Matthew 5:17 Ministries

Does Hebrews 9:1-10 Say The Entire Law Is Abolished?

Hebrews 9 (CJB)

9 1 Now the first covenant had both regulations for worship and a Holy Place here on earth. 2 A tent was set up, the outer one, which was called the Holy Place; in it were the menorah, the table and the Bread of the Presence. 3 Behind the second parokhet was a tent called the Holiest Place, 4 which had the golden altar for burning incense and the Ark of the Covenant, entirely covered with gold. In the Ark were the gold jar containing the man, Aharon’s rod that sprouted and the stone Tablets of the Covenant; 5 and above it were the k’ruvim representing the Sh’khinah, casting their shadow on the lid of the Ark—but now is not the time to discuss these things in detail.
6 With things so arranged, the cohanim go into the outer tent all the time to discharge their duties; 7 but only the cohen hagadol enters the inner one; and he goes in only once a year, and he must always bring blood, which he offers both for himself and for the sins committed in ignorance by the people. 8 By this arrangement, the Ruach HaKodesh showed that so long as the first Tent had standing, the way into the Holiest Place was still closed. 9 This symbolizes the present age and indicates that the conscience of the person performing the service cannot be brought to the goal by the gifts and sacrifices he offers. 10 For they involve only food and drink and various ceremonial washings—regulations concerning the outward life, imposed until the time for God to reshape the whole structure.

David H. Stern, Complete Jewish Bible: An English Version of the Tanakh (Old Testament) and B’rit Hadashah (New Testament), 1st ed. (Clarksville, MD: Jewish New Testament Publications, 1998), Heb 9:1-10.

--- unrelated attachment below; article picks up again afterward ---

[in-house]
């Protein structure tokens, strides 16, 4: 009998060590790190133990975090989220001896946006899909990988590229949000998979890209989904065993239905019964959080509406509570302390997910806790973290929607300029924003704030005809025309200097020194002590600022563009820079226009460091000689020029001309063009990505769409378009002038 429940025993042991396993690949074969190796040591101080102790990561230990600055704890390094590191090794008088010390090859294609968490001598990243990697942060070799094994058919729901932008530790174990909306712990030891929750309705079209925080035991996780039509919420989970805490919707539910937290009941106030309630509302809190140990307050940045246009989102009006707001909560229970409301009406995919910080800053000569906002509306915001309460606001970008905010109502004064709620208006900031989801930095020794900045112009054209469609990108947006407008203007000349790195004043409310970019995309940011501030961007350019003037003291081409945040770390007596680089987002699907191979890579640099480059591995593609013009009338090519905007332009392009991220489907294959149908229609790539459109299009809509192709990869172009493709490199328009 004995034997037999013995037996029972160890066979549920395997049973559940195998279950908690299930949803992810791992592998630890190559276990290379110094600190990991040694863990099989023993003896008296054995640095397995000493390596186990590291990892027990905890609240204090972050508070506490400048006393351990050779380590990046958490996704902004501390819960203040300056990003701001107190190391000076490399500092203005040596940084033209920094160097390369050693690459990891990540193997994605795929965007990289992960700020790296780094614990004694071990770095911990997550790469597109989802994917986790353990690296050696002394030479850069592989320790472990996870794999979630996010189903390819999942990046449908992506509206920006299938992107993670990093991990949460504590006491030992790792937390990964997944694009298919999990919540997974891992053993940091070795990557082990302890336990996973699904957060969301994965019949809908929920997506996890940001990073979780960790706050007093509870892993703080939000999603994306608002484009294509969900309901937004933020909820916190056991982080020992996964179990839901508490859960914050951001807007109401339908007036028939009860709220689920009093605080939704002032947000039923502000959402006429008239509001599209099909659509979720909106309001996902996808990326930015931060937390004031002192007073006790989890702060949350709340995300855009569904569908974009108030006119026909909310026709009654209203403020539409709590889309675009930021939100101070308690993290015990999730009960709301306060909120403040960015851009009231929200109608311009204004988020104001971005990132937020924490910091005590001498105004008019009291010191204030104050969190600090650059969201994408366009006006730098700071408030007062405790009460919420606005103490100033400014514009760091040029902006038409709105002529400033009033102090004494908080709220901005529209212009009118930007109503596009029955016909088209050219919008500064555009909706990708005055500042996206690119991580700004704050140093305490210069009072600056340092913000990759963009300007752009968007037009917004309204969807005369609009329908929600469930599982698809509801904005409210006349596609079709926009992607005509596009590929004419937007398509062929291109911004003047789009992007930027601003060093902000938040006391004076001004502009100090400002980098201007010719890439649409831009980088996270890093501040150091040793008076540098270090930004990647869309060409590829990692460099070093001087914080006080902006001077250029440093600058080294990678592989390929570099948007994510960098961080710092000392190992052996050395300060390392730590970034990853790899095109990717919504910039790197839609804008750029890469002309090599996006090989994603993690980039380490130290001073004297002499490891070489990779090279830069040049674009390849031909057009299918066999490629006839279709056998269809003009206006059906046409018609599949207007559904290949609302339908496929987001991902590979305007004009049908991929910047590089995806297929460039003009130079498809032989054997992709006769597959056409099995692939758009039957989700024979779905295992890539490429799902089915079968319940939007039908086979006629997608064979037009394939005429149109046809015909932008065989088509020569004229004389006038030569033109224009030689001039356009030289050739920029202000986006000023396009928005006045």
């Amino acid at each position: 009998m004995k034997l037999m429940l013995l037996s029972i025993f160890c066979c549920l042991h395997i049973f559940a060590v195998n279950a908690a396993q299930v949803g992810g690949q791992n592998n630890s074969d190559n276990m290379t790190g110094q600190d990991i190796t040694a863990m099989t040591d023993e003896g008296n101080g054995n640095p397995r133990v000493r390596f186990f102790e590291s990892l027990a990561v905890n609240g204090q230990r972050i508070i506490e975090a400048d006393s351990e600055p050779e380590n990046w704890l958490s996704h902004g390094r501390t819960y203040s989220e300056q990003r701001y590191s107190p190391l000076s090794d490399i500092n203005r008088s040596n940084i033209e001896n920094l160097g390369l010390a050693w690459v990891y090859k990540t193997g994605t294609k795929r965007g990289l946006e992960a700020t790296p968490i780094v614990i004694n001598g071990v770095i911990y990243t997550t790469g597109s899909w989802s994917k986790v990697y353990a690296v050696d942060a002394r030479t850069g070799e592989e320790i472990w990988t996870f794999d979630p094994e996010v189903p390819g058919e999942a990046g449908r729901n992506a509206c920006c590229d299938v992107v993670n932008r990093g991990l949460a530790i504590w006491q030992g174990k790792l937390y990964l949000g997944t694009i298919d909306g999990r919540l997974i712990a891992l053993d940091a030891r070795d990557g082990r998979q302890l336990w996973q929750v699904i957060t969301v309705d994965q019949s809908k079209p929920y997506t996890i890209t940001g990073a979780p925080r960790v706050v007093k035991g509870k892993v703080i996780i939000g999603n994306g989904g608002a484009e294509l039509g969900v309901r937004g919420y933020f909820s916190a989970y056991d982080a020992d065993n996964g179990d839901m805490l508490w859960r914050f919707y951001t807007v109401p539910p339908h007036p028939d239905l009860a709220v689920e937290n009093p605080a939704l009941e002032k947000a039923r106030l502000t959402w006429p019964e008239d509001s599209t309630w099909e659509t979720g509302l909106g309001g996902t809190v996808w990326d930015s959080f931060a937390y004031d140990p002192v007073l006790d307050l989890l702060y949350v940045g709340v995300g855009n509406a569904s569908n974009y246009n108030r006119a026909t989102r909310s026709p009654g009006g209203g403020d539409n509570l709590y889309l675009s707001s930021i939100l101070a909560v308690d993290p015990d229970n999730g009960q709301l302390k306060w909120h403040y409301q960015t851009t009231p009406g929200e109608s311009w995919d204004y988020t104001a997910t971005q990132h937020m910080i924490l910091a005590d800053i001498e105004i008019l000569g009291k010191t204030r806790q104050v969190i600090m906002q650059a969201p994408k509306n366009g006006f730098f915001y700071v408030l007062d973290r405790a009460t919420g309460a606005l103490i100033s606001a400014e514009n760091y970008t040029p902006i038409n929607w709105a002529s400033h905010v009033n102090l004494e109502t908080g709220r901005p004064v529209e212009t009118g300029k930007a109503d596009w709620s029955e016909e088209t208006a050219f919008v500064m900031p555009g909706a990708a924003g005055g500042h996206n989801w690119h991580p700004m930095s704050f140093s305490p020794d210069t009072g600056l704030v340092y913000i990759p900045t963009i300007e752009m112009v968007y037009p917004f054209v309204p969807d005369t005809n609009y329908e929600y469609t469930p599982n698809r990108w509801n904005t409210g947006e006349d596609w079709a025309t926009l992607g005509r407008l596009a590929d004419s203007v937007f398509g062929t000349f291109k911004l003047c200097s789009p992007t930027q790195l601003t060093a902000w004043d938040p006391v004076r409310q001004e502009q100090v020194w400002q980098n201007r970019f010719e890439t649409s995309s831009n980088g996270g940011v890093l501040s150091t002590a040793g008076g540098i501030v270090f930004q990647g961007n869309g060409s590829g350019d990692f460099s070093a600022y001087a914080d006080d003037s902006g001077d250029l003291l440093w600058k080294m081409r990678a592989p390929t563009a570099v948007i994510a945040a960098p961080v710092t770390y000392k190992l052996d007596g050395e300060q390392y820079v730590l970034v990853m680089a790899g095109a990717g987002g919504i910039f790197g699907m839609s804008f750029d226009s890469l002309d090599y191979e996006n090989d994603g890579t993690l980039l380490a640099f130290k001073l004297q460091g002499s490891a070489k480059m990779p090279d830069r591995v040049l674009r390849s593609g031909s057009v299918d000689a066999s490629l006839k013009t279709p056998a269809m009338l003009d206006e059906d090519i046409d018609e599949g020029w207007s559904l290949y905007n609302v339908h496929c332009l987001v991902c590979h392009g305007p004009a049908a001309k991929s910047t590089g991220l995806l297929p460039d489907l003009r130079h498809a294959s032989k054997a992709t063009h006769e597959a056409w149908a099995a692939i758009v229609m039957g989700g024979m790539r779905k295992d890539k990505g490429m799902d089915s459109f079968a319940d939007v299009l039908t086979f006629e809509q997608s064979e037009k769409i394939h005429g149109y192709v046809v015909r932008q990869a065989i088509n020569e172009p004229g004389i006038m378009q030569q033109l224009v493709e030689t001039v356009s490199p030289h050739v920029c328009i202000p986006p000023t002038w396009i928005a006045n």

What Do These Verses Teach?

Many Christian pastors and churches use this chapter, especially verses 9-10, to teach that the entire law is completely done away with and that it is no longer required. Well, I am here to show you that such teachings are inaccurate. After an in-depth look at these verses within the proper context, those reading this post will see that only the sacrificial and ceremonial systems for atonement have been done away with. Let us begin.

The Old Testament Ritual Described

We are now at the beginning of a lengthy section (9:1–10:18) that many believe is the heart of the epistle’s argument. This section shows that the New Covenant’s system of priesthood and sacrifice, in which Yeshua offered up himself once and for all to clear the way to the Holy of Holies for everyone, is better than the Old Covenant’s system and effectively replaces it. The author’s first task is to describe the physical setting of the tabernacle (1–5) and the sacrificial ritual associated with it ( 6–10). He does this by drawing upon the descriptions provided in the books of Exodus and Leviticus. He turns to the Messiah’s corresponding and final work after delivering this historical picture.

It lay behind the second curtain (Exod. 26:33), a curtain meant to restrict access to the innermost chamber that could be entered only once a year (see vs. 7). There is a minor problem regarding the first item said to be in the Holy of Holies, the golden altar of incense. Verses 1- 5 give us a brief description of the Tent and Temple. Both consisted of an outer court (not mentioned in this passage), a Holy Place, and a Holiest Place (Holy of Holies), according to the pattern outlined in Exodus 25–31, 35–40. Our author gives more attention to the description of the “Holy of Holies” (translated as the Most Holy Place by NIV) because of its importance as the place of atonement.

According to the account given in Exodus 30:1–6 and Exod. 40:26, this altar was placed “before” or “in front of” (NIV) the curtain, and thus it was located in the Holy Place, not the Most Holy Place. Yet the burning of incense was so vital on the Day of Atonement (“so that he will not die,” Lev. 16:13; Num. 16:40) that the author automatically associates the altar of incense with the Holy of Holies. After all, the Day of Atonement is his primary concern, as we see from verses 6–10.